There are also large quantities of ground up vegetation in the surf and these are going to make fishing tough. Whenever possible avoid areas which appear black in color. This is more apt to be masses of decaying debris than baitfish. We were in such a spot recently and large numbers of dusky anchovies had sought cover in the debris but predators were working them hard in spite of it. The only way that we could fish in this area was with surface or shallow running lures. It was impossible to fish with bait or any deep running lure.

The reds have been very picky so far this year. One day they want live finger mullet and the next they won’t hit a live bait but will readily take one cut in half. The cure is to use a two-hook bottom rig and fish a live finger mullet on one and half a finger mullet on the other. Once you determine which they prefer you can fish that choice on both hooks.

The November surf has a reputation for producing large fish and often they are hooked on tackle most would consider too light for landing them but that is not necessarily true. When you hook that "freight train" hold the rod high and keep a good bend in it to make the fish work harder. Make sure your drag isn’t set too loose following the strike or the fish will build up a head of steam and take so much line that you’ll be left with too little to fight him properly.  

Instead, tighten the drag at the beginning of that first run and make him work for every inch he gets. As the spool diameter decreases, which means more tension on the line will be required to slip the drag, loosen it as necessary to prevent him breaking the line. The most common mistake anglers make with spinning tackle is cranking while a fish is taking line or when no line can be gained. This practice actually has the effect of loosening the drag setting and results in line that is so badly twisted as to be worthless after this one encounter.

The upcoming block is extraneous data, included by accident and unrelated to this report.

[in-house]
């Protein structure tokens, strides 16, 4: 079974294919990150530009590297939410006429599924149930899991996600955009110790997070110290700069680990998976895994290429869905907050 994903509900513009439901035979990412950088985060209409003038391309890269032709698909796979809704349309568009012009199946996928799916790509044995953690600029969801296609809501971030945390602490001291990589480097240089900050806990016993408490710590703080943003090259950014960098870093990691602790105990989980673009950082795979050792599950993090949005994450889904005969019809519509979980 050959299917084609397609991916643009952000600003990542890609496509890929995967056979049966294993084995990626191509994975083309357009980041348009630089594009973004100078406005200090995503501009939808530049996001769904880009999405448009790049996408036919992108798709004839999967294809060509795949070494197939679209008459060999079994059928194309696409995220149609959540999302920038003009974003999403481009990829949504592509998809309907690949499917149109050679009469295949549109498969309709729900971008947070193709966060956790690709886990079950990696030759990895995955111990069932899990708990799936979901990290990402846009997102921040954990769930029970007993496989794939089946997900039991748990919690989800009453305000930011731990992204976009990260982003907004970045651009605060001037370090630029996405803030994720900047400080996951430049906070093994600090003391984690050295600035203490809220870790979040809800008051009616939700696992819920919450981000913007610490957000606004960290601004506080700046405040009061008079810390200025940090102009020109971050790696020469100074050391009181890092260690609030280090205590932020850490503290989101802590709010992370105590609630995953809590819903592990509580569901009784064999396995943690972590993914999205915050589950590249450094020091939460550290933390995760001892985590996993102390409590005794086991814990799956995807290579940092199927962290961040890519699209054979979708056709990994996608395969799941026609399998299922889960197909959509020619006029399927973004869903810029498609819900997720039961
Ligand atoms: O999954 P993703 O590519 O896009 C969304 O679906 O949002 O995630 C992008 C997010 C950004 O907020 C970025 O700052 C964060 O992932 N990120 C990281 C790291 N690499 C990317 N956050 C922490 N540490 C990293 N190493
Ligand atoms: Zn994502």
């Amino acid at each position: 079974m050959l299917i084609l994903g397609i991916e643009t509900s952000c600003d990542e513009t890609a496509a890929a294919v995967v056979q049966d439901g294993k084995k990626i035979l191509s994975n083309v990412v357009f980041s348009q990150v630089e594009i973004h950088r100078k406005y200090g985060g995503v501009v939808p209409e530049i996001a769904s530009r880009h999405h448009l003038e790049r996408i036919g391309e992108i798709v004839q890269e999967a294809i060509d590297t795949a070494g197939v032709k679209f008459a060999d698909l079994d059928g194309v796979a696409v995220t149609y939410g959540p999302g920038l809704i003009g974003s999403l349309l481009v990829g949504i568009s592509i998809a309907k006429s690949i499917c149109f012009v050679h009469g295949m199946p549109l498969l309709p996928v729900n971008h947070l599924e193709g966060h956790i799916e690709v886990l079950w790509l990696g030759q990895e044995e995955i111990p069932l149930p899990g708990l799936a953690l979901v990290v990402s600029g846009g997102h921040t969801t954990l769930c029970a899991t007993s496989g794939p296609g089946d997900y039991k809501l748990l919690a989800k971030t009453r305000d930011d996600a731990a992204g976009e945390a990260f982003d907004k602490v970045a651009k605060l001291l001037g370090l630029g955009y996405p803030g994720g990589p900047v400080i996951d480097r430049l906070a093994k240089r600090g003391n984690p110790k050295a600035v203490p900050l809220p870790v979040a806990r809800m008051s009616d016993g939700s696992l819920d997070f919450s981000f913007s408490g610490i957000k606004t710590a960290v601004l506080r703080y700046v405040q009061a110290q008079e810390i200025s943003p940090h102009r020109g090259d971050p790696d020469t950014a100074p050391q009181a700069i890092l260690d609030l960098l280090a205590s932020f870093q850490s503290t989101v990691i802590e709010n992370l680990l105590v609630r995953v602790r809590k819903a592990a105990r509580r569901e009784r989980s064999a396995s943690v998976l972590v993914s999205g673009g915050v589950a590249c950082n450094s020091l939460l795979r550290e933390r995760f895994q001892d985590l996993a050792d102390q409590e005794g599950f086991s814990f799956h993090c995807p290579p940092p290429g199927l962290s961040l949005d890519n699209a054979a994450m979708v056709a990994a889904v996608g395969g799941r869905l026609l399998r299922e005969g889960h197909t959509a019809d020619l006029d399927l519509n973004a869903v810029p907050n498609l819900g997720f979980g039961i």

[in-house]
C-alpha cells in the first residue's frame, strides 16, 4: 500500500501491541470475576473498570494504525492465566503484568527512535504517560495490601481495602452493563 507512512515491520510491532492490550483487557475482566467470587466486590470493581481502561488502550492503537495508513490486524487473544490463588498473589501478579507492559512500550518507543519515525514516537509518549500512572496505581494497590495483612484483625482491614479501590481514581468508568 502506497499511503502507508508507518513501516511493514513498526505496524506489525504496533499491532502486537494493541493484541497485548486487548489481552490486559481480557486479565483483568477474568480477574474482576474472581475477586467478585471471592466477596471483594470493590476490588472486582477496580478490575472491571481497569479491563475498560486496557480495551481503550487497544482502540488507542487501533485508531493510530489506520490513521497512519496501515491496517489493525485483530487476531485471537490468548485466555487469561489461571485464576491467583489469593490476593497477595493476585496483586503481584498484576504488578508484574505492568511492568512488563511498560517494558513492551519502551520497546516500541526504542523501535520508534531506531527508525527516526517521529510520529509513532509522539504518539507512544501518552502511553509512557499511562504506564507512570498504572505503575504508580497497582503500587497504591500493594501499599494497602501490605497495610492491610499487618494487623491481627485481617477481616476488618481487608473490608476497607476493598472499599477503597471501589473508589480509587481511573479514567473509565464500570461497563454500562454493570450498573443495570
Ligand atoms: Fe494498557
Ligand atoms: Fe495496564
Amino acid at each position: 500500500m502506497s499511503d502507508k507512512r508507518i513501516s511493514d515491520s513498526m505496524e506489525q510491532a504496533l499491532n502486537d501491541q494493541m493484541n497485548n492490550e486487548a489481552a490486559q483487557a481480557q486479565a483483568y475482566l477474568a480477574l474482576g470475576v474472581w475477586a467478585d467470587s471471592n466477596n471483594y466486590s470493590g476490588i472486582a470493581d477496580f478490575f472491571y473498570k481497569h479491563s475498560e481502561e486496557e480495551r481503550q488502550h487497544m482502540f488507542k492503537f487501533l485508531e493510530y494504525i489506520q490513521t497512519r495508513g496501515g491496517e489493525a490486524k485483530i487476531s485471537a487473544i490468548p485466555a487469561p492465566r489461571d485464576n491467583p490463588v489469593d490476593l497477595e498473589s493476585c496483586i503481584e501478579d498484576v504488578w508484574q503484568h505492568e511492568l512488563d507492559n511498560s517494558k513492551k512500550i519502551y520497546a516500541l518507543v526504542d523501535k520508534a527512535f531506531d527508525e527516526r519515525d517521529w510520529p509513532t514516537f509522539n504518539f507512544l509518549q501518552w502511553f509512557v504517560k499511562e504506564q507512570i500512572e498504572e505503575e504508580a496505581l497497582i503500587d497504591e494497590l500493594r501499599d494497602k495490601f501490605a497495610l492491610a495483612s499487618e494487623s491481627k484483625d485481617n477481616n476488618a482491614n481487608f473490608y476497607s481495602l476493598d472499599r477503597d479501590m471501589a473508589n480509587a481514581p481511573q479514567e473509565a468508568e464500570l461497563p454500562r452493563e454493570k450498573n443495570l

Again, keep the rod in an upright position during a run. Any time the fish stops taking line, lower the rod toward him while cranking to regain line. When the rod tip is pointed at the fish, slowly pull it back up to vertical, pulling him toward you without cranking. Then slowly lower the rod while cranking back down on him. Repeat the process until your fish is landed. All big game fishing is done this way around the world.

I had a real interesting deal happen in that black spot I mentioned finding last Sunday; there was a very shallow wash area for some distance from shore, about eight inches deep. One of my customers was out on the edge of the drop-off standing in this shallow water casting for jack crevalle. I was tying on a new leader for his son at the truck and we casually looked up to be greeted by the sight of a 6-1/2 foot shark ten feet behind (shoreward) of his dad and headed straight for him. That shark was swimming in that eight inches of water and for some reason had homed in on his dad. It actually bumped him hard on his right calf with its nose. Scared heck out of everyone including the shark which threw water sky high making a hasty retreat. Buddy, that was a spooky deal and it sure makes one realize you can never let your guard down in Mother Ocean.  What a Hoot!  Be careful, be courteous, be kind!